Imperial College London

Professor Tony Cass

Faculty of Natural SciencesDepartment of Chemistry

Professor of Chemistry
 
 
 
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Contact

 

+44 (0)20 7594 5195t.cass

 
 
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Location

 

301KMolecular Sciences Research HubWhite City Campus

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Summary

 

Publications

Citation

BibTex format

@article{Gowers:2019:10.1021/acssensors.9b00288,
author = {Gowers, SAN and Freeman, DME and Rawson, TM and Rogers, ML and Wilson, RC and Holmes, AH and Cass, AE and O'Hare, D},
doi = {10.1021/acssensors.9b00288},
journal = {ACS Sensors},
pages = {1072--1080},
title = {Development of a minimally invasive microneedle-based sensor for continuous monitoring of β-lactam antibiotic concentrations in vivo},
url = {http://dx.doi.org/10.1021/acssensors.9b00288},
volume = {4},
year = {2019}
}

RIS format (EndNote, RefMan)

TY  - JOUR
AB - Antimicrobial resistance poses a global threat to patient health. Improving the use and effectiveness of antimicrobials is critical in addressing this issue. This includes optimizing the dose of antibiotic delivered to each individual. New sensing approaches that track antimicrobial concentration for each patient in real time could allow individualized drug dosing. This work presents a potentiometric microneedle-based biosensor to detect levels of β-lactam antibiotics in vivo in a healthy human volunteer. The biosensor is coated with a pH-sensitive iridium oxide layer, which detects changes in local pH as a result of β-lactam hydrolysis by β-lactamase immobilized on the electrode surface. Development and optimization of the biosensor coatings are presented, giving a limit of detection of 6.8 μM in 10 mM PBS solution. Biosensors were found to be stable for up to 2 weeks at -20 °C and to withstand sterilization. Sensitivity was retained after application for 6 h in vivo. Proof-of-concept results are presented showing that penicillin concentrations measured using the microneedle-based biosensor track those measured using both discrete blood and microdialysis sampling in vivo. These preliminary results show the potential of this microneedle-based biosensor to provide a minimally invasive means to measure real-time β-lactam concentrations in vivo, representing an important first step toward a closed-loop therapeutic drug monitoring system.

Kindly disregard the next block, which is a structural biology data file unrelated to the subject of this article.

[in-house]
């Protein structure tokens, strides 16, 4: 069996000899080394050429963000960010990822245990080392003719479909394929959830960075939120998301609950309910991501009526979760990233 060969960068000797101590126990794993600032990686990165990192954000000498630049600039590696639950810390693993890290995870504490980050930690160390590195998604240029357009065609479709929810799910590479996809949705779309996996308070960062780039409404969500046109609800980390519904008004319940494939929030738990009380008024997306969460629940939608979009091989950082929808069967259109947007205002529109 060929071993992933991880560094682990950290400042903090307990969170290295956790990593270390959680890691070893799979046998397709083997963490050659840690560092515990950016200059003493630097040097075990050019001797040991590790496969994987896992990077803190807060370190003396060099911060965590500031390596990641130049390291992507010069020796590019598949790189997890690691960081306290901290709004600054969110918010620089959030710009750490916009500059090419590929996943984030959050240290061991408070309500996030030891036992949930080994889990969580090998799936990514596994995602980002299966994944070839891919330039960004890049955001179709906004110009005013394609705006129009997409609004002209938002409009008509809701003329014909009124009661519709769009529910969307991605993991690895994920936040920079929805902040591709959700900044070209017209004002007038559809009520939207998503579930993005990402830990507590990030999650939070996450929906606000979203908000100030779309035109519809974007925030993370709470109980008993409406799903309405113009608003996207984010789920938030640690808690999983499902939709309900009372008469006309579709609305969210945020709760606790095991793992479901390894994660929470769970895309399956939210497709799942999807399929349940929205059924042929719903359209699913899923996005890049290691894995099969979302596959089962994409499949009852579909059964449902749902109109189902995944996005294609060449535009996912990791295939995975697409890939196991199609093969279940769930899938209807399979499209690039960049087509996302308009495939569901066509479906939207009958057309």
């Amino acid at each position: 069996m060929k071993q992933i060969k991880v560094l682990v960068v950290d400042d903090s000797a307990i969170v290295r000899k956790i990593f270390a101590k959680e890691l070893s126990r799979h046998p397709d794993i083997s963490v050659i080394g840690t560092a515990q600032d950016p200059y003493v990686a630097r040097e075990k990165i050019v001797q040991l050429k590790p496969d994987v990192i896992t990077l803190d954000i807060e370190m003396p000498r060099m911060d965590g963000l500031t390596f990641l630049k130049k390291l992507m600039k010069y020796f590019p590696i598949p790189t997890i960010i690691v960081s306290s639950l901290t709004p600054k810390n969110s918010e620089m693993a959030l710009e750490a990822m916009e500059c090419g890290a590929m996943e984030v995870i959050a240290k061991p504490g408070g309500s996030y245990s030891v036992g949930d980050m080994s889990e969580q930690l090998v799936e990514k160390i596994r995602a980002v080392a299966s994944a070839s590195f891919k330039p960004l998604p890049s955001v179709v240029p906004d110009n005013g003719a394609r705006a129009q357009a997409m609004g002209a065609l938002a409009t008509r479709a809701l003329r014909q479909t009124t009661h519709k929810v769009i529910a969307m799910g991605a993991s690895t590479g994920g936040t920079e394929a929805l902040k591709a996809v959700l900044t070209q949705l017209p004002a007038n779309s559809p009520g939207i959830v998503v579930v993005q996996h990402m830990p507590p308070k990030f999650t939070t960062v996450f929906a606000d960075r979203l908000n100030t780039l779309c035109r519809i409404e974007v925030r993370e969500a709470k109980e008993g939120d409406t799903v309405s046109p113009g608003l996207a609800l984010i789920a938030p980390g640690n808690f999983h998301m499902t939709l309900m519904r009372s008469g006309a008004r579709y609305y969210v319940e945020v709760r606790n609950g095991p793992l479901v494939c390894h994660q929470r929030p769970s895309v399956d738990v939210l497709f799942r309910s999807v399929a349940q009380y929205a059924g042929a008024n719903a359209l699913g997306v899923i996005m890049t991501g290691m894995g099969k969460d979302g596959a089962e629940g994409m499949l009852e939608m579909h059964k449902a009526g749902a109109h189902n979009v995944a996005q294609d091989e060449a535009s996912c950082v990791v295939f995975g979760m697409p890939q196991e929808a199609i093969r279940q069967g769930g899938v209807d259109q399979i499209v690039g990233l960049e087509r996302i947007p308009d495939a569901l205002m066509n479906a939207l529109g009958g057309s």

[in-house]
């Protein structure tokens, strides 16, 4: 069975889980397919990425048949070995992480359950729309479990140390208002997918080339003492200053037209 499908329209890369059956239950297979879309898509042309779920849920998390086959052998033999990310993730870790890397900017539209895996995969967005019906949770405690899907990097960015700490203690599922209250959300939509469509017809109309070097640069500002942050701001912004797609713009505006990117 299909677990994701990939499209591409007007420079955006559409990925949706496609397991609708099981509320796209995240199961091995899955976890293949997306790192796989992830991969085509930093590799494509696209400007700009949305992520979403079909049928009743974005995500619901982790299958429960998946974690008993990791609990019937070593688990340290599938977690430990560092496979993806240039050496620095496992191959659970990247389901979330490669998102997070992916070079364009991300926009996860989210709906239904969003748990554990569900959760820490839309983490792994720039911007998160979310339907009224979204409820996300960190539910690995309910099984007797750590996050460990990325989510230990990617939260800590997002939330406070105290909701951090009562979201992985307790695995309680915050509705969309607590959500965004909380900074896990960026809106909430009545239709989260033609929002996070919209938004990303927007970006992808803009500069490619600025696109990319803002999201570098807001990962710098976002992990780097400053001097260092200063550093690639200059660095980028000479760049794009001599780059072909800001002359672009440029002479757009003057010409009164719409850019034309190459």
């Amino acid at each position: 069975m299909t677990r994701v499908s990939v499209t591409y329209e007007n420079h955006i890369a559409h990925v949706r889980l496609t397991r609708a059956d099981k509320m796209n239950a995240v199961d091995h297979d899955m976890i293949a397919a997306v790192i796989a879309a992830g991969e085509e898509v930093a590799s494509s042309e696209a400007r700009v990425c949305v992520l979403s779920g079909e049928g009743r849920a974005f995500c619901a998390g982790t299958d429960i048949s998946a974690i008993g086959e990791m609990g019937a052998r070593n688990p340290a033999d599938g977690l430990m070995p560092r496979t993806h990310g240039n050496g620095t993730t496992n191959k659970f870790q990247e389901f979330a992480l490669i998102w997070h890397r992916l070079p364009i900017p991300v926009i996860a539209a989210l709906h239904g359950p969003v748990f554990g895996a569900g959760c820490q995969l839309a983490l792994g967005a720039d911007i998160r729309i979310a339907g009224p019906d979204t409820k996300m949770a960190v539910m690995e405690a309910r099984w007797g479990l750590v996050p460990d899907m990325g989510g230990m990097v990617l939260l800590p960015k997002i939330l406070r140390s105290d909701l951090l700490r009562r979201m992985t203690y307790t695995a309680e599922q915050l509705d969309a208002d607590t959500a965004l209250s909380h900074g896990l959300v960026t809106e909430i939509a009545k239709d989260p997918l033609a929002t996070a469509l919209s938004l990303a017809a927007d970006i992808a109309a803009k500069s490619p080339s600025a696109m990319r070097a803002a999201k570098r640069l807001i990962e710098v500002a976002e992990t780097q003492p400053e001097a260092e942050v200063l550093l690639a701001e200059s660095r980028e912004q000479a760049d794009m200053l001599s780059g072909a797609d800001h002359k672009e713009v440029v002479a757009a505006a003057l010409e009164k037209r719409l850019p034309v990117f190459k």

AU - Gowers,SAN
AU - Freeman,DME
AU - Rawson,TM
AU - Rogers,ML
AU - Wilson,RC
AU - Holmes,AH
AU - Cass,AE
AU - O'Hare,D
DO - 10.1021/acssensors.9b00288
EP - 1080
PY - 2019///
SN - 2379-3694
SP - 1072
TI - Development of a minimally invasive microneedle-based sensor for continuous monitoring of β-lactam antibiotic concentrations in vivo
T2 - ACS Sensors
UR - http://dx.doi.org/10.1021/acssensors.9b00288
UR - https://www.ncbi.nlm.nih.gov/pubmed/30950598
UR - http://hdl.handle.net/10044/1/69547
VL - 4
ER -